The falling loonie means summer music festival lineups will likely have fewer American headliners than normal, organizers are warning.

Catherine O'Grady Jazz

Catherine O'Grady, the executive producer of the Ottawa Jazz Festival, says the low Canadian dollar is forcing the festival to invite fewer American artists. (CBC)

Ottawa Jazz Festival organizers are "running into extreme difficulties" as they make offers to American performers, who are paid in U.S. dollars, said executive producer Catherine O'Grady.

"We just don't have access to the kind of money, once the conversion is made from U.S. into Canadian dollars," she said. "It's just killing us."

Many of the 600 artists organizers usually invite to play the festival, which ran for 15 days last year, are from the United States — like The Roots, Aretha Franklin and Earth Wind & Fire.

"Jazz is an American art form," O'Grady said. "Our audiences really want to see some originators of the music come and play at the festival."

This year, the festival will "celebrate Canadian artists" in a bigger way than in previous years, she said.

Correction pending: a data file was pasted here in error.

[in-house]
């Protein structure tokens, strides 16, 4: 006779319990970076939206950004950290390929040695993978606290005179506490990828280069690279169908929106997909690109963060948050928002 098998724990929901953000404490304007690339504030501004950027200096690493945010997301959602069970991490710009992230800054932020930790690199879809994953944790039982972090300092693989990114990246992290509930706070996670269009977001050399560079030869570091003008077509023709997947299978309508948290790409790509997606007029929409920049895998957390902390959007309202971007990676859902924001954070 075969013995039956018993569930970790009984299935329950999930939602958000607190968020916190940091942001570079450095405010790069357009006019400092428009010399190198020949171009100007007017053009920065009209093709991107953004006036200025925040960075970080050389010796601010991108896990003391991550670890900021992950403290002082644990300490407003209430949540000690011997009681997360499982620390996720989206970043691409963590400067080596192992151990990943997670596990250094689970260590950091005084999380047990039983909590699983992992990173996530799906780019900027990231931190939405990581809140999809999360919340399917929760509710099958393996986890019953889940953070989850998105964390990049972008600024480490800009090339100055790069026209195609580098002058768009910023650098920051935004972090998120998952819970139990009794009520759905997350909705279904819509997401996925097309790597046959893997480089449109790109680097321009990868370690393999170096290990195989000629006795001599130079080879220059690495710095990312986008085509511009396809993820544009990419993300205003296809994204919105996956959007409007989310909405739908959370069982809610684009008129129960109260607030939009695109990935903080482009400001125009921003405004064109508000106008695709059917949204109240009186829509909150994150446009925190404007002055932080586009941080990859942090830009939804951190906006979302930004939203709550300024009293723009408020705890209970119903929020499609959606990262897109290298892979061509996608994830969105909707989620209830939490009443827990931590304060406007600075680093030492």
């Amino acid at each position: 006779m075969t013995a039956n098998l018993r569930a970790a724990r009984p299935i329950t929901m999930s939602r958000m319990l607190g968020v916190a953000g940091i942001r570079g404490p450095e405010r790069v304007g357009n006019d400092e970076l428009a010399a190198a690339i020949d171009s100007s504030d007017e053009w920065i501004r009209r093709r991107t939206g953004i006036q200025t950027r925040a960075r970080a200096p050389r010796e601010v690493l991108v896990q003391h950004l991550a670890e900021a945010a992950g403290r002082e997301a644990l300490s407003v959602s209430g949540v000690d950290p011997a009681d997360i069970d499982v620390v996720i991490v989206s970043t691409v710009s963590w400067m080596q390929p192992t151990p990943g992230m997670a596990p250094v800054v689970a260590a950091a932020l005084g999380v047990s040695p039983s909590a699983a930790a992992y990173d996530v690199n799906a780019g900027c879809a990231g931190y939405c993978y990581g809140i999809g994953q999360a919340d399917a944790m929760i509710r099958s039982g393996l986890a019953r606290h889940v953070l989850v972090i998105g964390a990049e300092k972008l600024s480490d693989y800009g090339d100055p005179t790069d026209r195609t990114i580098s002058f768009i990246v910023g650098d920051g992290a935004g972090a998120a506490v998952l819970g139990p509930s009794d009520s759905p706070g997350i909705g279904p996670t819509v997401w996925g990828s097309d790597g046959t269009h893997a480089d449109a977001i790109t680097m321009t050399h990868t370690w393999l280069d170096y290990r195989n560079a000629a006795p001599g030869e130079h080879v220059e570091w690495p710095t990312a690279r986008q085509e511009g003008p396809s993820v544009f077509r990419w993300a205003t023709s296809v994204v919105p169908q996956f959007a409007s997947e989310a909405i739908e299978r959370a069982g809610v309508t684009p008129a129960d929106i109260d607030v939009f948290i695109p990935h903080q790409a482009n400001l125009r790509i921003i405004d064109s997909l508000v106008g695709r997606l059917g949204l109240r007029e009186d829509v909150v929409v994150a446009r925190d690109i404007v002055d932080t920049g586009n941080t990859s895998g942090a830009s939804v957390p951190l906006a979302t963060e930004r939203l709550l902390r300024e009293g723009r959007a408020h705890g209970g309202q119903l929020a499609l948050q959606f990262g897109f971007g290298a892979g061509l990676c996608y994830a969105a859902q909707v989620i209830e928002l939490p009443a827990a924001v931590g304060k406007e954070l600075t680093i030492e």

Loonie hovers at $0.69 US.

Alex Martel, founder of Amnesia Rockfest in Montebello, Que., said he may also invite more Canadian bands this year but also hopes to find creative ways to offset the cost of paying American bands to come.

Alex Martel rockfest

Amnesia Rockfest founder Alex Martel says the slumping loonie is having a "really big" impact on music festivals. (Radio-Canada)

The loonie has been hovering around $0.69 US but analysts predict it could continue to slide.

"The impact is really big for Rockfest but also for all the Canadian promoters because now the American bands are costing us, like, 40 per cent more than they used to," Martel said.

More than 50 of the roughly 100 bands that played last year's four-day festival were from the United States, including The Offspring, Pixies and System of A Down. More than 30 bands were Canadian last year, including Skinny Puppy, Propagandhi and Tom Green.

Fewer American artists at festivals could also mean fewer American tourists coming to Canadian festivals, O'Grady said.

"We can't buy U.S. advertising and pay in Canadian dollars," she said.

Corrections

  • An earlier version of this story erroneously reported that Aretha Franklin performed in Ottawa in 2015. In fact, she performed in 2014.
    Jan 20, 2016 7:29 PM ET